But what does it truly mean to be strong? We have four fundamental forces in the Universe: the strong, electromagnetic, weak and gravitational forces. You might think that, by virtue of its name, the strong force is the strongest one. And you’d be right, from a particular point of view: at the smallest distance scales, 10^-16 meters and below, no other force can overpower it.
But under the right circumstances, each of the forces can shine. Up until recently, on the largest scales, we thought that gravitation – by and large the weakest of the forces – was the only force that mattered. And yet, when we look on the very largest scales, many billions of light years in size, even gravitation doesn’t win the day.
There are four possible answers depending on how you look at the question. Come find out who’s the strongest of them all!

Gravity May Have Saved Universe After Big Bang

New research by a team of European physicists could explain why the universe did not collapse immediately after the Big Bang.

Studies of the Higgs particle – discovered at CERN in 2012 and responsible for giving mass to all particles – have suggested that the production of Higgs particles during the accelerating expansion of the very early universe (inflation) should have led to instability and collapse.

Scientists have been trying to find out why this didn’t happen, leading to theories that there must be some new physics that will help explain the origins of the universe that has not yet been discovered. Physicists from Imperial College London, and the Universities of Copenhagen and Helsinki, however, believe there is a simpler explanation.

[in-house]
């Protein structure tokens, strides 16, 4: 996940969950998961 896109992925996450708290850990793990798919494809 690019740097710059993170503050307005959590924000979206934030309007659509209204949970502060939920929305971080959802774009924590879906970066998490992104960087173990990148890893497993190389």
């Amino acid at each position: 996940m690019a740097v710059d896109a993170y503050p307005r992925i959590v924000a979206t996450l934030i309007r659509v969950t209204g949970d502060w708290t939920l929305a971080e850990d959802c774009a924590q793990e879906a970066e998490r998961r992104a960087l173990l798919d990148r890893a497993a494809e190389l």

In a new study in Physical Review Letters, the team describe how the spacetime curvature – in effect, gravity – provided the stability needed for the universe to survive expansion in that early period. The team investigated the interaction between the Higgs particles and gravity, taking into account how it would vary with energy.

They show that even a small interaction would have been enough to stabilise the universe against decay.

“The Standard Model of particle physics, which scientists use to explain elementary particles and their interactions, has so far not provided an answer to why the universe did not collapse following the Big Bang,” explains Professor Arttu Rajantie, from the Department of Physics at Imperial College London.

“Our research investigates the last unknown parameter in the Standard Model – the interaction between the Higgs particle and gravity. This parameter cannot be measured in particle accelerator experiments, but it has a big effect on the Higgs instability during inflation. Even a relatively small value is enough to explain the survival of the universe without any new physics!”

The team plan to continue their research using cosmological observations to look at this interaction in more detail and explain what effect it would have had on the development of the early universe. In particular, they will use data from current and future European Space Agency missions measuring cosmic microwave background radiation and gravitational waves.

“Our aim is to measure the interaction between gravity and the Higgs field using cosmological data,” says Professor Rajantie. “If we are able to do that, we will have supplied the last unknown number in the Standard Model of particle physics and be closer to answering fundamental questions about how we are all here.”